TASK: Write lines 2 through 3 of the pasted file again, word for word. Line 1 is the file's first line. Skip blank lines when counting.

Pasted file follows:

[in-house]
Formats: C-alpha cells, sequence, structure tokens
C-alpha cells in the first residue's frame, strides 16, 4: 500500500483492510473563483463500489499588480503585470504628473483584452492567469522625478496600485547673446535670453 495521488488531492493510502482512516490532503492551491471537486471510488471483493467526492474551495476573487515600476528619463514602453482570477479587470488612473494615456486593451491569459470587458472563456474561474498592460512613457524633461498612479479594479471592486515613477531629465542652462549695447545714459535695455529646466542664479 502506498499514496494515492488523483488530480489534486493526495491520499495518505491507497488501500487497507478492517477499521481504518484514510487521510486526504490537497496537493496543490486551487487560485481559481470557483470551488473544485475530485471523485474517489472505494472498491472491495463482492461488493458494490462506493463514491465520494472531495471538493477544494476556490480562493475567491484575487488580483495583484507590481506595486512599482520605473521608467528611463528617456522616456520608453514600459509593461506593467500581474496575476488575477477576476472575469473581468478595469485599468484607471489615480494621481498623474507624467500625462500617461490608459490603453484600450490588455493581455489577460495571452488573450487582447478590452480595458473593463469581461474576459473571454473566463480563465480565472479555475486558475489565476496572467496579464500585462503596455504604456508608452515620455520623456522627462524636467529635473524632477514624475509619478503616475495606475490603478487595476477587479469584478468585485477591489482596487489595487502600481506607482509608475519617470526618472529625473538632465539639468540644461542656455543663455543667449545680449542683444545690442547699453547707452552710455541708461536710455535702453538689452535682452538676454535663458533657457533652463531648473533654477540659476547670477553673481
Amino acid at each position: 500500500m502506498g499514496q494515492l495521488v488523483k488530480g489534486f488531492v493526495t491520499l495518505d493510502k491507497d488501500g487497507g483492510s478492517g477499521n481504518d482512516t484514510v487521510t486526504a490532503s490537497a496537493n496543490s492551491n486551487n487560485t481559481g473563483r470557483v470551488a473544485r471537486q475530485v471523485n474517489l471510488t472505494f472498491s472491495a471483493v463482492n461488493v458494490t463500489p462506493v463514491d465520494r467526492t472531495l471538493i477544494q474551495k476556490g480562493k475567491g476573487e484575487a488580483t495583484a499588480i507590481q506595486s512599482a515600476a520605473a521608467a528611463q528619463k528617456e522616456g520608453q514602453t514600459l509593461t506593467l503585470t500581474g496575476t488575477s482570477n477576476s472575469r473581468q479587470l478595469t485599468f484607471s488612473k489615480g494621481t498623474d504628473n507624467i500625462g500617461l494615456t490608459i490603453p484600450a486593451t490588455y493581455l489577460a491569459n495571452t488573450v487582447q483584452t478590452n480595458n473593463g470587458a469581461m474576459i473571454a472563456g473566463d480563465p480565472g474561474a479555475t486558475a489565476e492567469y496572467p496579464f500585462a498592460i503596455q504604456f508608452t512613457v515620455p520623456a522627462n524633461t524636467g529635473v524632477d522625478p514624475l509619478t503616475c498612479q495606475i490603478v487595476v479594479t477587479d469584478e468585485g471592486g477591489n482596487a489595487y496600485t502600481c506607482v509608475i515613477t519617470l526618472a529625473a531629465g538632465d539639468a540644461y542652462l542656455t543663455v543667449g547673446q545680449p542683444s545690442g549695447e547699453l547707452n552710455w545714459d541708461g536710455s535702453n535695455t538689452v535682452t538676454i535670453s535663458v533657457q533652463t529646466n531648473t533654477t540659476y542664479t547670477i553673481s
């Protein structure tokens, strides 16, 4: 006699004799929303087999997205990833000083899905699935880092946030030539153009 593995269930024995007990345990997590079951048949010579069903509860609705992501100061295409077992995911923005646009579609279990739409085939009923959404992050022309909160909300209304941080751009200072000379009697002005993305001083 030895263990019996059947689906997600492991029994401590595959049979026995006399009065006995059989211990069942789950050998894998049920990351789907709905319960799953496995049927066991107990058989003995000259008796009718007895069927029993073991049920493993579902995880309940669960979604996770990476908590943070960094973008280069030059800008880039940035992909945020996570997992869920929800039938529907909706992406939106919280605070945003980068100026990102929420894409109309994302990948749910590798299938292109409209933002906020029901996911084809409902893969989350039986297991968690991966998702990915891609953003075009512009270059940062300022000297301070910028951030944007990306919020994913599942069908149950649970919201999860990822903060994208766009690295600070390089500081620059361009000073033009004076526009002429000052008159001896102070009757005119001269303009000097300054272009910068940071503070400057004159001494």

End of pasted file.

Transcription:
Formats: C-alpha cells, sequence, structure tokens
C-alpha cells in the first residue's frame, strides 16, 4: 500500500483492510473563483463500489499588480503585470504628473483584452492567469522625478496600485547673446535670453 495521488488531492493510502482512516490532503492551491471537486471510488471483493467526492474551495476573487515600476528619463514602453482570477479587470488612473494615456486593451491569459470587458472563456474561474498592460512613457524633461498612479479594479471592486515613477531629465542652462549695447545714459535695455529646466542664479 502506498499514496494515492488523483488530480489534486493526495491520499495518505491507497488501500487497507478492517477499521481504518484514510487521510486526504490537497496537493496543490486551487487560485481559481470557483470551488473544485475530485471523485474517489472505494472498491472491495463482492461488493458494490462506493463514491465520494472531495471538493477544494476556490480562493475567491484575487488580483495583484507590481506595486512599482520605473521608467528611463528617456522616456520608453514600459509593461506593467500581474496575476488575477477576476472575469473581468478595469485599468484607471489615480494621481498623474507624467500625462500617461490608459490603453484600450490588455493581455489577460495571452488573450487582447478590452480595458473593463469581461474576459473571454473566463480563465480565472479555475486558475489565476496572467496579464500585462503596455504604456508608452515620455520623456522627462524636467529635473524632477514624475509619478503616475495606475490603478487595476477587479469584478468585485477591489482596487489595487502600481506607482509608475519617470526618472529625473538632465539639468540644461542656455543663455543667449545680449542683444545690442547699453547707452552710455541708461536710455535702453538689452535682452538676454535663458533657457533652463531648473533654477540659476547670477553673481